Internet unleashes wrath on Cracker Barrel after man's posts about wife's firing go viral
An Indiana man who says his wife was fired from the Cracker Barrel where she had worked for nearly 11 years has taken to Facebook to complain, and thousands of people have joined him.
LOUISVILLE, Ky. (WDRB) -- An Indiana man who says his wife was fired from the Cracker Barrel where she had worked for nearly 11 years has taken to Facebook to complain, and thousands of people have joined him.
According to his Facebook page, Bradley Byrd and his wife, Nanette, live in Milltown, Indiana, which is about an hour's drive from Louisville. In a post dated February 27, Byrd says his wife was fired not long before her 11th anniversary of working there. To make matters worse, he says she was fired on his birthday.
Byrd's posts say his wife doesn't know why she was fired. In a post on his Facebook wall, he says they were told she wasn't working out. That answer doesn't sit well with Byrd.
So Byrd has been posting updates on his wall and leaving comments on the Cracker Barrel Old Country Store Facebook page asking why, and thousands of others are doing the same. On Wednesday, the posts caught the attention of People Magazine, which published an online article noting that comedian Amiri King has been showing support for the Byrds on his Facebook page.
Some of the comments are calling for protests at Cracker Barrel restaurants around the country, and one person posted a phone number to the Cracker Barrel where Brad's wife worked, asking people to call and demand an answer.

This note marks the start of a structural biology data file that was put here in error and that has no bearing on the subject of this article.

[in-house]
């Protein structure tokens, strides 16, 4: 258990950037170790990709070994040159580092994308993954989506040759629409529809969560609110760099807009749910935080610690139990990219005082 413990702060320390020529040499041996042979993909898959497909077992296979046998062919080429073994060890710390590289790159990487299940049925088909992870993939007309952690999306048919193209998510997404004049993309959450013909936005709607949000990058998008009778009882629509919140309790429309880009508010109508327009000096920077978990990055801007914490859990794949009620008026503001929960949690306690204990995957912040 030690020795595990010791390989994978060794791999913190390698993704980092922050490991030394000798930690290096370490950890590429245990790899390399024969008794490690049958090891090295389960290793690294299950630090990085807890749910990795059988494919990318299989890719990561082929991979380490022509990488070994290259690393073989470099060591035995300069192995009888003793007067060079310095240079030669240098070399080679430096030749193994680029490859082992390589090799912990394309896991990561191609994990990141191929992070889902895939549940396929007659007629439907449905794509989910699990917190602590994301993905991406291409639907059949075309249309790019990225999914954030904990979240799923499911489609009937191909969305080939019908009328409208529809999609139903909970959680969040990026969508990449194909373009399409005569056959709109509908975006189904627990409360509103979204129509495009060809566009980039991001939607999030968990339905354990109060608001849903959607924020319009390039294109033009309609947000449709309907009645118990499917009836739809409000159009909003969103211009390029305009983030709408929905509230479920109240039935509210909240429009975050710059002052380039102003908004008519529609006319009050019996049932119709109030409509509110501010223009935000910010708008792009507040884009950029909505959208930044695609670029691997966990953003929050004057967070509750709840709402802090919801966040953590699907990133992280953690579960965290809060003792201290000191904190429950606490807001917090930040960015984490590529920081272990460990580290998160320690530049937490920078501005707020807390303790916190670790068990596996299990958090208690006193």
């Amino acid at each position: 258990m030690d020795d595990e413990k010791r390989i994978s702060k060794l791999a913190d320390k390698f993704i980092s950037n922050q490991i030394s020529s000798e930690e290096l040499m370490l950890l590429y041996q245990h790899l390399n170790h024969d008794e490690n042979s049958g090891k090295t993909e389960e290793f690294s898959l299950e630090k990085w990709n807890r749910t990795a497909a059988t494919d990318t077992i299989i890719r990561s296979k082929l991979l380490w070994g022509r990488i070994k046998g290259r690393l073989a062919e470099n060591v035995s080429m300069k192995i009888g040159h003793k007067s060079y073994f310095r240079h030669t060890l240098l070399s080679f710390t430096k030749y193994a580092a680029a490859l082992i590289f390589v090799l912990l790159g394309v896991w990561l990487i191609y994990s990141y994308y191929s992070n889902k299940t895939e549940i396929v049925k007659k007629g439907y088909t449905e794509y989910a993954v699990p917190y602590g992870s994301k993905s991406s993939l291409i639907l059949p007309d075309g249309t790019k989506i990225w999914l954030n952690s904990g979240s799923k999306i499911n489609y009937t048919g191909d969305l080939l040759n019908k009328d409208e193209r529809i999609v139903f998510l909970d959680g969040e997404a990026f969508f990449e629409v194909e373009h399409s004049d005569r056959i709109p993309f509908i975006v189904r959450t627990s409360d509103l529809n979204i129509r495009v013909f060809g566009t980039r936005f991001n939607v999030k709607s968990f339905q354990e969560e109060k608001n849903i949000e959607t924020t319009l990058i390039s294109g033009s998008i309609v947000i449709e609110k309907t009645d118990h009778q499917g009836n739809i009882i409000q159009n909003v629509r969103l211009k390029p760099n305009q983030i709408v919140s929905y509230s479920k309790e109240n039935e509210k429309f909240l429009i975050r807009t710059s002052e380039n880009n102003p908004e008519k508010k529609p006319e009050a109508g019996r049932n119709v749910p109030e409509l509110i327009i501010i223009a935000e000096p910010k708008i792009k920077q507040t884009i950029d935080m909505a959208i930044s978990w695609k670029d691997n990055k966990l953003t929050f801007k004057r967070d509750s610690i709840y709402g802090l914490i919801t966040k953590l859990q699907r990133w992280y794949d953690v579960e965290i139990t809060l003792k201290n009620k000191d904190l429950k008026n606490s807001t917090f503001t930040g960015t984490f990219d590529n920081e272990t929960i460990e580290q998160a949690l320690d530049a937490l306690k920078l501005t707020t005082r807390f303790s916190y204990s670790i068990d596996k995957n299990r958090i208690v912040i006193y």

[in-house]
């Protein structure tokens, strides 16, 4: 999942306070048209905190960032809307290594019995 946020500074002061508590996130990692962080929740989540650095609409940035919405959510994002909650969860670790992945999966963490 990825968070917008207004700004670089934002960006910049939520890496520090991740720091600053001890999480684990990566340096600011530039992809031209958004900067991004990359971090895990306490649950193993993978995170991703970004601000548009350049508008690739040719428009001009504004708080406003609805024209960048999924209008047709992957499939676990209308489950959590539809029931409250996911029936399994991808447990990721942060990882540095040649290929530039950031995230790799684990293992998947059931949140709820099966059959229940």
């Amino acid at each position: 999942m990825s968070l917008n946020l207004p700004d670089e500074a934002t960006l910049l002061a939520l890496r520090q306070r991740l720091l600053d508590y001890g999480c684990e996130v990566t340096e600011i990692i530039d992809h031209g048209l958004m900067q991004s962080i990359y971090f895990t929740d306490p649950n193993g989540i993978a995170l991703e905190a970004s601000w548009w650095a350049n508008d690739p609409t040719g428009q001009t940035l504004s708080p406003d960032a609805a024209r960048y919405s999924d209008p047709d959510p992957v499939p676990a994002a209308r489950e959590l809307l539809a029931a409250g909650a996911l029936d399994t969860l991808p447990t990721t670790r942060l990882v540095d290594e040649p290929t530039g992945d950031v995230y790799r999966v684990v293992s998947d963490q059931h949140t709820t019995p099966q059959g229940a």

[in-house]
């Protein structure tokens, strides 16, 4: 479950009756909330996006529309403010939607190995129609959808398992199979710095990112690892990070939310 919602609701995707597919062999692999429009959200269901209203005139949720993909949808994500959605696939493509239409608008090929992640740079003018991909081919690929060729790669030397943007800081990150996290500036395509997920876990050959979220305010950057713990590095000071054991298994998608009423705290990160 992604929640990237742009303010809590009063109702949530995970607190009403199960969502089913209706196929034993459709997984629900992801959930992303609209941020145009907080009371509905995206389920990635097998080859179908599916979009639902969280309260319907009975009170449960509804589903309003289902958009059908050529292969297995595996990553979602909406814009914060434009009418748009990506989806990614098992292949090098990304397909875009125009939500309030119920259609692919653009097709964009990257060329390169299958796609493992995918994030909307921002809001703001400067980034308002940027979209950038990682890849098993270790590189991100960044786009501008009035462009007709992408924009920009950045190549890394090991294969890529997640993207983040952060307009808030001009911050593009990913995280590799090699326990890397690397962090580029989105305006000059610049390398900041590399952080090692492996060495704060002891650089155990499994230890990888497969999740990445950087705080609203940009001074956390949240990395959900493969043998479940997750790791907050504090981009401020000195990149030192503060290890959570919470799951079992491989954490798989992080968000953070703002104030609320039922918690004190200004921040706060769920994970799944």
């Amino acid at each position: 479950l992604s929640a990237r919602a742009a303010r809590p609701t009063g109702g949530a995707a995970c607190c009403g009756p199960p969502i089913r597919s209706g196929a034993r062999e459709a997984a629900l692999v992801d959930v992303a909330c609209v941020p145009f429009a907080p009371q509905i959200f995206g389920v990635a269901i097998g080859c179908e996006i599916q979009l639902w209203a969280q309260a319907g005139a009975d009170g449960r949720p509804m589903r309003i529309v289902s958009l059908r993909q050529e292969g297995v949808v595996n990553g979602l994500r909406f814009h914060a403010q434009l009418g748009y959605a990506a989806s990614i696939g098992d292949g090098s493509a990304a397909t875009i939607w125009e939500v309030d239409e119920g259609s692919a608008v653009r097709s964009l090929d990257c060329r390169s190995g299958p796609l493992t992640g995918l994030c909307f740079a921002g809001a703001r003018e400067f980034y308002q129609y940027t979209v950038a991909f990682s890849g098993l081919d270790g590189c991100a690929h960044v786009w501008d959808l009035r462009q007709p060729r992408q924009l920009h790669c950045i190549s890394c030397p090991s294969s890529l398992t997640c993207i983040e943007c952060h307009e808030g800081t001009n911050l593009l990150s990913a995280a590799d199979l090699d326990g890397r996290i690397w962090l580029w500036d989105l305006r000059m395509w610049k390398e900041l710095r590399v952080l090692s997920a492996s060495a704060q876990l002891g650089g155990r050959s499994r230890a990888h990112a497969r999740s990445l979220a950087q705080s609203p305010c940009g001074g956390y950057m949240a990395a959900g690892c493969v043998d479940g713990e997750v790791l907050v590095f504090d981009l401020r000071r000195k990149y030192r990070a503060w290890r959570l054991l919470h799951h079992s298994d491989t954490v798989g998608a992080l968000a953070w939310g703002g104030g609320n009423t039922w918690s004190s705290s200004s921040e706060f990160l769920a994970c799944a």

In a post on his page early Thursday, Byrd asked people to direct their questions to the corporate office, rather than the restaurant in Corydon, Indiana.
Good morning. I still have not heard from "said" company. I would like everyone to remember that some very good people work for them. The people at the Corydon location are our friends (like family) and are just trying to make a living. So if you want answers, please direct questions to the home office. They are the ones who fired my wife. Thanks to all for the continued support and I will keep you informed.... #still waiting
That post may not have had the desired effect, as Byrd made a similar post early Friday asking people not to harass the staff at the Corydon location.
Good morning. I would like to repeat that your local restaurant/store had nothing, and I repeat. NOTHING to do with this. Please send all of your questions/comments to the home office. They are the ones who can answer them.....................or NOT! #wellyouknow
Meanwhile, Cracker Barrel has ignored the controversy, even as thousands of readers continue to leave comments about Brad's wife on almost every post on its Facebook page. A March 22 post promoting its pancakes was met with responses like: "I don't want it unless Brad's wife made it." That post has more than 15,000 similar comments and replies.
Another March 22 post promoting a performance by Allison Krauss at Cracker Barrel's warehouse in Lebanon, Tennessee as part of its warehouse sessions got responses that had nothing to do with the concert, with one person responding: "You know who would love to go to an Alison Krauss concert? Brad's wife.... but she can't afford to go now, because you fired her after ELEVEN YEARS of faithful service."
The concert post had more than 8,000 comments Friday with more coming in -- and most of them were about Byrd's wife.
Byrd says says he plans to continue to ask the company why his wife was fired every day until he gets a response.
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